Back Where We Started: The Outlook for Emerging Market Small Cap Stocks
If you have been lucky enough to be stranded in a safe – but unconnected – place for the last six or seven months, you’ll be forgiven for thinking that 2020 has been a pretty boring year for the markets. Your investments in emerging market (EM) stocks are likely flat. Did anything interesting really happen? If only.
We began the year quite optimistically, expecting greater than 40% growth in EPS1 – by far the highest increase forecast across the various global equity markets. This was welcome news, as earnings growth had been soft for a few years – pressures from global trade traumas and a stronger US dollar (since 2016) had been unwelcome headwinds for far too long. But investors were beginning to notice this newfound growth potential, as firms trumpeted their strong 2020 fundamental stories.
Unfortunately, along comes the COVID-19 pandemic, and it wipes out another year of profits for the asset class, along with many lives and livelihoods. I won’t begin to dissect the full impact of the pandemic in this note, but my instinct tells me a few things: The pandemic isn’t over, and the longer-term impacts are too difficult to assess. On the positive side, policy makers have acted strongly, and there is a public health response roadmap to take.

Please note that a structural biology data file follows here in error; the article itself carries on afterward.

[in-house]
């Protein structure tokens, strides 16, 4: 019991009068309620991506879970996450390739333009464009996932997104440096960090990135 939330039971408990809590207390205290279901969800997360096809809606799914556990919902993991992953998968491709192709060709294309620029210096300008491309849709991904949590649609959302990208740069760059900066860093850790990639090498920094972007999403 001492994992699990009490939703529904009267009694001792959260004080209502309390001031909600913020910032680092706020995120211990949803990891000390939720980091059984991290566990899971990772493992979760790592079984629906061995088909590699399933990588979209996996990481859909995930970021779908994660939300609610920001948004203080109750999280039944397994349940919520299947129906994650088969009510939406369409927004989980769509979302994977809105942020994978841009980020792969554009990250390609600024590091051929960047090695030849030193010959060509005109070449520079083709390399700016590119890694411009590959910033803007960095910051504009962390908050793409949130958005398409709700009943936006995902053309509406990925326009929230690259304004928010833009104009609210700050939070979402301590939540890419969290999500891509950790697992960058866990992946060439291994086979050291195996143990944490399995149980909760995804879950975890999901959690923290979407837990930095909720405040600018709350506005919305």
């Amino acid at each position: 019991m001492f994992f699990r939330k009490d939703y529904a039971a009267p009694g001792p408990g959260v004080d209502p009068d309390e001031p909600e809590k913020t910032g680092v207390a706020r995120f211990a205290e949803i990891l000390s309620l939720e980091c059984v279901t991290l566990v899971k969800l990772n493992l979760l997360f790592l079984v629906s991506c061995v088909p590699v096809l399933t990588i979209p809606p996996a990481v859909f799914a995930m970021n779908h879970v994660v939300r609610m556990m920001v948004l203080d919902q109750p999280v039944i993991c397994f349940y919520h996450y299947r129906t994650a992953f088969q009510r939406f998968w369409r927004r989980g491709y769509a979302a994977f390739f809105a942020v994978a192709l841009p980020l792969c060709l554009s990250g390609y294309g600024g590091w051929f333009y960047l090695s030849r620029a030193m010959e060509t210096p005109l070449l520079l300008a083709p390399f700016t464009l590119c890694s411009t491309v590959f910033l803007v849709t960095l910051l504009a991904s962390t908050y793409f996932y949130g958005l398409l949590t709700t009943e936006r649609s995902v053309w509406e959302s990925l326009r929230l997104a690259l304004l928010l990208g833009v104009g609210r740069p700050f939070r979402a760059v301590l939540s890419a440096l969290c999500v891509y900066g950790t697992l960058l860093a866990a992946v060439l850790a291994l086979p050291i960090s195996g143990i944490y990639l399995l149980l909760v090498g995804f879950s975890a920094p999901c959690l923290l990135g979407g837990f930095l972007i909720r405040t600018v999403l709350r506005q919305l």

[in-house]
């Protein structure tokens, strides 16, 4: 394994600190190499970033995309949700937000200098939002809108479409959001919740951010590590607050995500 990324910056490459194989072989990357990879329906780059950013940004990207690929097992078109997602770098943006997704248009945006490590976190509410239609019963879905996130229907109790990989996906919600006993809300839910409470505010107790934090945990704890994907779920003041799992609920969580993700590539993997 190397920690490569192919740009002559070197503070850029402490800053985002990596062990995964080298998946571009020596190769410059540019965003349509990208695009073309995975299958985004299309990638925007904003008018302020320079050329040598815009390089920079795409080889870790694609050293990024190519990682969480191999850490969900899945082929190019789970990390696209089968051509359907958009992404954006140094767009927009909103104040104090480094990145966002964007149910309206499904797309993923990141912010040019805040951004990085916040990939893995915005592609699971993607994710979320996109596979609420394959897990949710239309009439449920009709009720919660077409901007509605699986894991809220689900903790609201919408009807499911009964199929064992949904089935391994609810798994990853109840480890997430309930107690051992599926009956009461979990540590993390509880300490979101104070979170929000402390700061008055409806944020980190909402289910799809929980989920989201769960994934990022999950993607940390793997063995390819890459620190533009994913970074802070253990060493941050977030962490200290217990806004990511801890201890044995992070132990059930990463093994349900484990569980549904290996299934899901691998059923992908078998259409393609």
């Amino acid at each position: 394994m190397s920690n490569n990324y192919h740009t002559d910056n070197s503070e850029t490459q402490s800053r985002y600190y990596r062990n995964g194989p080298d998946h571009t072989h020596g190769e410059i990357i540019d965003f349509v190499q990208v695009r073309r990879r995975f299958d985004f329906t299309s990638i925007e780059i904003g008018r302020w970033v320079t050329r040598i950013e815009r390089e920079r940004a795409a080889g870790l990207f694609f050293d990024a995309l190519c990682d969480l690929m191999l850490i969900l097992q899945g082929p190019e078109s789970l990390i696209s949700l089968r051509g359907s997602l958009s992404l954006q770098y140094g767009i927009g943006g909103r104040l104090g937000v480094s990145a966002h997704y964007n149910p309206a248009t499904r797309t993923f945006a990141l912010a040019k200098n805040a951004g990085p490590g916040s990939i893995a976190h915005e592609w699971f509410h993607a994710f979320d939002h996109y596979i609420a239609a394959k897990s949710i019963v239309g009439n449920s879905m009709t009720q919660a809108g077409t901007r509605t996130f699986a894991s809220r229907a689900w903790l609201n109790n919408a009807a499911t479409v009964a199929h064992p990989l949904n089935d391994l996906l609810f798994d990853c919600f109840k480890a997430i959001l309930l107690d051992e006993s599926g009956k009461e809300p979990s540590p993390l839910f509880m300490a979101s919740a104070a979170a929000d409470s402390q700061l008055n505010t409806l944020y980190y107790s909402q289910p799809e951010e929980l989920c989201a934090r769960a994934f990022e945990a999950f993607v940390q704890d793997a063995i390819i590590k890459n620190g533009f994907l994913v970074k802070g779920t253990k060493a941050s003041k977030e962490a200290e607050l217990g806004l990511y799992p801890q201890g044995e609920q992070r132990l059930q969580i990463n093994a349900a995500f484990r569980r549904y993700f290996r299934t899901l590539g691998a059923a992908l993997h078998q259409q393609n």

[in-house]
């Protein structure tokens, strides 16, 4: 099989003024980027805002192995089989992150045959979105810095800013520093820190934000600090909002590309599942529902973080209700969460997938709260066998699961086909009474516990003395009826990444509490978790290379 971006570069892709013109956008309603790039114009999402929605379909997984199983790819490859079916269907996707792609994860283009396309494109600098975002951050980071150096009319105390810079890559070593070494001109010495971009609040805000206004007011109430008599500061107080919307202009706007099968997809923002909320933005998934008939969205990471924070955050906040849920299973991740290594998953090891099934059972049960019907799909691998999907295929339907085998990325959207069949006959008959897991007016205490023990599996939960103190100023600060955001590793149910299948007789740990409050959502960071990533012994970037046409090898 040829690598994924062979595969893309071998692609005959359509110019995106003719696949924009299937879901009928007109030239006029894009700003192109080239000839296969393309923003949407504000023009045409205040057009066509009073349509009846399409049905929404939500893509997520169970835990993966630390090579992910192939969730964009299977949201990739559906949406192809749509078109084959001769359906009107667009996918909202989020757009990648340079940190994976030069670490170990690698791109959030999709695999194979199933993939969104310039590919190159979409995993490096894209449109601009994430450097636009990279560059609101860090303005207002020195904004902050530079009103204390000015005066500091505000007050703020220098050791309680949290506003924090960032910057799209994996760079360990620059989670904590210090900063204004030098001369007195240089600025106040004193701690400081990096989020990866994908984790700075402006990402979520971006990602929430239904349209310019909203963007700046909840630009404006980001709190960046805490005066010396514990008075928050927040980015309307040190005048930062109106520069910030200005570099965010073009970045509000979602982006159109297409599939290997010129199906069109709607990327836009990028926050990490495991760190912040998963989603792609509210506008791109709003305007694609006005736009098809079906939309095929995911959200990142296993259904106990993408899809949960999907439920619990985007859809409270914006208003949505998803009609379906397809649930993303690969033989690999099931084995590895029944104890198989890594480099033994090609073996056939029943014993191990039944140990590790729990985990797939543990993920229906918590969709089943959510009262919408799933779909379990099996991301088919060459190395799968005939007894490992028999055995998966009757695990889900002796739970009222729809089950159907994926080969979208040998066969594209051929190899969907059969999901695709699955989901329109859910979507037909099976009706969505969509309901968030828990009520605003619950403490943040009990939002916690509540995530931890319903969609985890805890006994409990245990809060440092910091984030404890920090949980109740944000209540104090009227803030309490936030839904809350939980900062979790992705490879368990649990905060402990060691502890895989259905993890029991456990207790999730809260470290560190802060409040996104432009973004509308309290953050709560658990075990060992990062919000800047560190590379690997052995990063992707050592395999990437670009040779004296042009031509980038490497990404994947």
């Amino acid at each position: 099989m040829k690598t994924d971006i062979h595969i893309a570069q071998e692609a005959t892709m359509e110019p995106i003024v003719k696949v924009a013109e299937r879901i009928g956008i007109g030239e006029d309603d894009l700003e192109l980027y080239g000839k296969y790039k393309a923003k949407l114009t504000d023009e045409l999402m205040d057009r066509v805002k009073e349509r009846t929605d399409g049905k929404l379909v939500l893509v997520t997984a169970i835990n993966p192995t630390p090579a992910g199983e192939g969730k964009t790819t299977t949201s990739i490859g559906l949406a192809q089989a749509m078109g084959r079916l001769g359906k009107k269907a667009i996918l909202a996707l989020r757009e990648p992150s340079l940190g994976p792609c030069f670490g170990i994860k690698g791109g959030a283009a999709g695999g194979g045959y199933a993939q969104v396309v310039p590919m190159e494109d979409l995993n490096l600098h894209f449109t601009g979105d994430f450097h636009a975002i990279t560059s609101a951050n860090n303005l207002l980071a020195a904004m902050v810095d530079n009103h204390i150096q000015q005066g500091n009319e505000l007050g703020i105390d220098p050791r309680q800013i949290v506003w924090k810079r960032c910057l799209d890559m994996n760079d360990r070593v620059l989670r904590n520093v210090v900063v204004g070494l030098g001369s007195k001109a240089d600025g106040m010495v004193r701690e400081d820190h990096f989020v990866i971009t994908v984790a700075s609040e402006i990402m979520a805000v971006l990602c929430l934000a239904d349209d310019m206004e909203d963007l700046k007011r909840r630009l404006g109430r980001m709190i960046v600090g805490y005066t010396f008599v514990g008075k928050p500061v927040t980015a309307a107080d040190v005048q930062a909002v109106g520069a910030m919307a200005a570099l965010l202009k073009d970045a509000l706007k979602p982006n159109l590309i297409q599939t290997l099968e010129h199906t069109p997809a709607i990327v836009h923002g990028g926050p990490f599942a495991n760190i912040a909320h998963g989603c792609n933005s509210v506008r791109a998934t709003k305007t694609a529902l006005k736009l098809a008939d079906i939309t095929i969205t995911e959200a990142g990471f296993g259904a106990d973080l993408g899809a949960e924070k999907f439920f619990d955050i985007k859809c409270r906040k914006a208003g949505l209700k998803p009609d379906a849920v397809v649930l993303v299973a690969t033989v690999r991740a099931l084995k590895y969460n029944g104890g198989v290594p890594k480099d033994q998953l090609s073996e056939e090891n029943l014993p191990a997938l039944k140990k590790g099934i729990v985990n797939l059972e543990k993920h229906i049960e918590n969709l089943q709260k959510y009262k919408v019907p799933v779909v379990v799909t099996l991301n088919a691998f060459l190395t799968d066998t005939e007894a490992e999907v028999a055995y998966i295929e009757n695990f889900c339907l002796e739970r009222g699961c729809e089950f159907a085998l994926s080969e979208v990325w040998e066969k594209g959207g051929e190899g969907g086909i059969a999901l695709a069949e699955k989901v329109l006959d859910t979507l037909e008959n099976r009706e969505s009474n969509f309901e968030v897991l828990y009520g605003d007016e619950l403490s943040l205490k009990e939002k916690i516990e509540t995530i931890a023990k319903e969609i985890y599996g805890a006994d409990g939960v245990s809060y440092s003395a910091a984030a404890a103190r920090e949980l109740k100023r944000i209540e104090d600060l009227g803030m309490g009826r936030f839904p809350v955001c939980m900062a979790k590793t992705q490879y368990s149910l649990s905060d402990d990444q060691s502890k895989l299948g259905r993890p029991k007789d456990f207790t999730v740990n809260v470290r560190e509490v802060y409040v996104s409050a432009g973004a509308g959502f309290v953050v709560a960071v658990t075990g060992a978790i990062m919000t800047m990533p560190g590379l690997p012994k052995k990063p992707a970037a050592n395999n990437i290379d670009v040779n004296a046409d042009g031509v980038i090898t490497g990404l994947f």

The market has shaken off the COVID shock – this has been the shortest bear market in history. From the end of 2019, 41% was wiped off EM small cap (EMSC) equity values (to the trough in late March), but they have since bounced back a whopping 64%.2
So, why are investors optimistic? I’d offer several reasons. The global policy response, especially from central banks, has been very positive for liquidity conditions across all markets. The extra liquidity has taken out, or perhaps more accurately, socialized, a good chunk of the risk in the global financial system. Central banks feared a collapse given the unknowns of COVID and have chosen the “big-bazooka” response, with over $6 trillion injected into the system from the big-three central banks (see Figure 1). The potential inflationary impact is a far more palatable policy choice versus a pandemic-induced collapse – which had to be avoided. If we add in the fiscal response, clearly some of this stimulus has found its way into global equities.